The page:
The first display board provided a map showing Seattle’s four streetcar lines: South Lake Union (completed in 2007), First Hill (starting operation later this year), Broadway (now in design, possibly opening late in 2016) and the City Center Connector (now in planning).
Other display boards focused on the timeline, the basic elements of the streetcar and the distinguishing features of the Broadway line. However, the main focus of public’s attention was the large plot showing the planned location of the streetcar track and the protected bicycle lane on Broadway north of Denny. The plot showed that parking had been preserved on both sides of the street except where left turn lanes were needed. It also showed where the station platforms are being planned and what the cross-section of the street at the platforms would look like (as well as between platforms).
Public reaction was generally favorable, with some concerns about the loss of even a limited number of parking spaces and others about the expense. Many attendees were excited about the extension of the protected bicycle lane along Broadway, but the most enthusiasm was for having a streetcar that would connect Broadway directly with First Hill, Pioneer Square and the Stadium District. Some folks even urged a future connection directly uphill from South Lake Union to Capitol Hill to complete a loop route!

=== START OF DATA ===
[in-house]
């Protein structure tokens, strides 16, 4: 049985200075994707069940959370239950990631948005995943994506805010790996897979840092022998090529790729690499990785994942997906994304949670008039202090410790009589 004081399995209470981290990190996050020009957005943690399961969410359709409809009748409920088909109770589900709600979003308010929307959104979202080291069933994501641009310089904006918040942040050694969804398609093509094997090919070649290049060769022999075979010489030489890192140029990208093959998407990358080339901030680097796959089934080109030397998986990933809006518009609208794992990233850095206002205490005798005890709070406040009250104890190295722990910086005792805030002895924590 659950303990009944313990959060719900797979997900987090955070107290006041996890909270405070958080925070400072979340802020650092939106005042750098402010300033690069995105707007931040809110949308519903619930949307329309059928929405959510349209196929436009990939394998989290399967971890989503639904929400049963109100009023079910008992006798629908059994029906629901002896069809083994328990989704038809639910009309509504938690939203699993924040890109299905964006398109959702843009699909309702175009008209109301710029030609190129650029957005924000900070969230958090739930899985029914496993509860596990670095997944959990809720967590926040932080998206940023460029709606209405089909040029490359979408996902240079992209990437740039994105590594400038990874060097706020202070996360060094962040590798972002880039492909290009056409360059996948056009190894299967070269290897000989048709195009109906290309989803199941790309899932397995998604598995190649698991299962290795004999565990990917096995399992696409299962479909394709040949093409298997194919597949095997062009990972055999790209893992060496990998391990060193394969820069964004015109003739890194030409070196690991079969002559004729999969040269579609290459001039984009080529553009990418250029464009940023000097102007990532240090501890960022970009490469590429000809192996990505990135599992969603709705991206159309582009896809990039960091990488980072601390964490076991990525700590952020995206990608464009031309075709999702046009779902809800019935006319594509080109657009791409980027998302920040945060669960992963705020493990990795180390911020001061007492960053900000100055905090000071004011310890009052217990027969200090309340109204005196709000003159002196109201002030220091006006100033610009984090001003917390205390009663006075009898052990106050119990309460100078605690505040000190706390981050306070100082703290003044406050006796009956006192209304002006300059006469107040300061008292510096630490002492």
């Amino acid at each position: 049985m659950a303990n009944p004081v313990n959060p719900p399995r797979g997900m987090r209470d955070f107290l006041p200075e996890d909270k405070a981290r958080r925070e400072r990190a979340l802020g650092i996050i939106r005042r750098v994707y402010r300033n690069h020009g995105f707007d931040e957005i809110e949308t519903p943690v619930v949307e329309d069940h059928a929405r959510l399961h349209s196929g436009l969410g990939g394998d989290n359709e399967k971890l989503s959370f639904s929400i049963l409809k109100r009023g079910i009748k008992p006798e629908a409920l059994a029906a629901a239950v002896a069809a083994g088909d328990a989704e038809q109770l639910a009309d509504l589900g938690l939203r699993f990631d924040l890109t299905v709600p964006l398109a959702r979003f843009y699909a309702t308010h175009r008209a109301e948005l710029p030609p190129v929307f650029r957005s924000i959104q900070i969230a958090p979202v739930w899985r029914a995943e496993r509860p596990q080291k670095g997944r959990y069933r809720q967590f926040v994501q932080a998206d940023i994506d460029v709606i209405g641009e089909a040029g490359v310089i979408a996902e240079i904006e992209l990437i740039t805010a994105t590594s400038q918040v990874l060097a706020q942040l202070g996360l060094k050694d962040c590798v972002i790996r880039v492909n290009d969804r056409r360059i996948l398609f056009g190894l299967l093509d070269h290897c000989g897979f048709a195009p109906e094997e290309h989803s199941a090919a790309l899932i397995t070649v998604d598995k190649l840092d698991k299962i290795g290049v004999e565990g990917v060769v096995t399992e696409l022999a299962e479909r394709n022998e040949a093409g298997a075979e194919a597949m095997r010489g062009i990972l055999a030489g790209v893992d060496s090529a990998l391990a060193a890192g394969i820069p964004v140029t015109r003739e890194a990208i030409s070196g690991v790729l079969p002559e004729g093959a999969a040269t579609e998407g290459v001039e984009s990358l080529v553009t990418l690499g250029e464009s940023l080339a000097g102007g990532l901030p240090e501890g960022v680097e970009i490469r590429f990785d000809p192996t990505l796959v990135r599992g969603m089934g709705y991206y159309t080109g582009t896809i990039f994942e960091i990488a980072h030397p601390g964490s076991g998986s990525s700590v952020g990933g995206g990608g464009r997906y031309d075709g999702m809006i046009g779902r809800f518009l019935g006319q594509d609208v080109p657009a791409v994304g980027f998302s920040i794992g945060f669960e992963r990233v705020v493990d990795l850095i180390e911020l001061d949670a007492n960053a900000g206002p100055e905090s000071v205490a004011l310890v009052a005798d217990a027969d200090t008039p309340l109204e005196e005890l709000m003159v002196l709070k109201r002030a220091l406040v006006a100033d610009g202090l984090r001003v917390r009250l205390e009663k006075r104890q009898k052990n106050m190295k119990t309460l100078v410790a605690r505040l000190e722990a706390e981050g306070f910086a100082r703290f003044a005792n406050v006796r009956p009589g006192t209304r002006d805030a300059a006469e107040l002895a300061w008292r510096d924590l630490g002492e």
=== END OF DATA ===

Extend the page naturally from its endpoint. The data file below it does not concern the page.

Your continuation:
Materials presented at the open house are available on the project website http://www.seattlestreetcar.org/broadway.htm . If you would like to comment, or if you have questions, feel free to email email@example.com .
The Seattle Department of Transportation (SDOT) is on track to meet its 2014 goals for the Bridging the Gap (BTG) transportation initiative. As summer begins, we have moved into the busy construction season and you can find work on BTG projects all across the city. SDOT has been busy paving roads, constructing new sidewalk, installing new signs and restriping roadway markings. BTG continues to make steady progress towards its nine-year goals.